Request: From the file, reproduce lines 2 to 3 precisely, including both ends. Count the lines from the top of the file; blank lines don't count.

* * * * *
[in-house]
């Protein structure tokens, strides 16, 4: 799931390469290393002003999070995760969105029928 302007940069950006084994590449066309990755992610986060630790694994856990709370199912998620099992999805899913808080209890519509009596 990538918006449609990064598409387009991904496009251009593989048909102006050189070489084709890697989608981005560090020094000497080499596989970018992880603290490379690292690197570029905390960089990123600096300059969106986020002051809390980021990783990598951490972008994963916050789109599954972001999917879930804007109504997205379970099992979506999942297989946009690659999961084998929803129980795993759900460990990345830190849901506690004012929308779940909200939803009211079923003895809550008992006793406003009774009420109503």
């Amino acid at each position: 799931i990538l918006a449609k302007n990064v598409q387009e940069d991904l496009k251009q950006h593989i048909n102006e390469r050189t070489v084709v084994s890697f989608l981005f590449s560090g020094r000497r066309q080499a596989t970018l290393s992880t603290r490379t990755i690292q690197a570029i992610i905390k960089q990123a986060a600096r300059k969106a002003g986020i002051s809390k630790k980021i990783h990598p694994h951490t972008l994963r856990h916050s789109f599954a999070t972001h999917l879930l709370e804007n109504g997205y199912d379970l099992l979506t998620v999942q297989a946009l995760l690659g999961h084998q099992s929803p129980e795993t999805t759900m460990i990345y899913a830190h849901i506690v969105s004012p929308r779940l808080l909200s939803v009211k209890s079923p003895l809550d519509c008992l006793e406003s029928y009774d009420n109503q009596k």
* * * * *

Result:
């Protein structure tokens, strides 16, 4: 799931390469290393002003999070995760969105029928 302007940069950006084994590449066309990755992610986060630790694994856990709370199912998620099992999805899913808080209890519509009596 990538918006449609990064598409387009991904496009251009593989048909102006050189070489084709890697989608981005560090020094000497080499596989970018992880603290490379690292690197570029905390960089990123600096300059969106986020002051809390980021990783990598951490972008994963916050789109599954972001999917879930804007109504997205379970099992979506999942297989946009690659999961084998929803129980795993759900460990990345830190849901506690004012929308779940909200939803009211079923003895809550008992006793406003009774009420109503």
């Amino acid at each position: 799931i990538l918006a449609k302007n990064v598409q387009e940069d991904l496009k251009q950006h593989i048909n102006e390469r050189t070489v084709v084994s890697f989608l981005f590449s560090g020094r000497r066309q080499a596989t970018l290393s992880t603290r490379t990755i690292q690197a570029i992610i905390k960089q990123a986060a600096r300059k969106a002003g986020i002051s809390k630790k980021i990783h990598p694994h951490t972008l994963r856990h916050s789109f599954a999070t972001h999917l879930l709370e804007n109504g997205y199912d379970l099992l979506t998620v999942q297989a946009l995760l690659g999961h084998q099992s929803p129980e795993t999805t759900m460990i990345y899913a830190h849901i506690v969105s004012p929308r779940l808080l909200s939803v009211k209890s079923p003895l809550d519509c008992l006793e406003s029928y009774d009420n109503q009596k």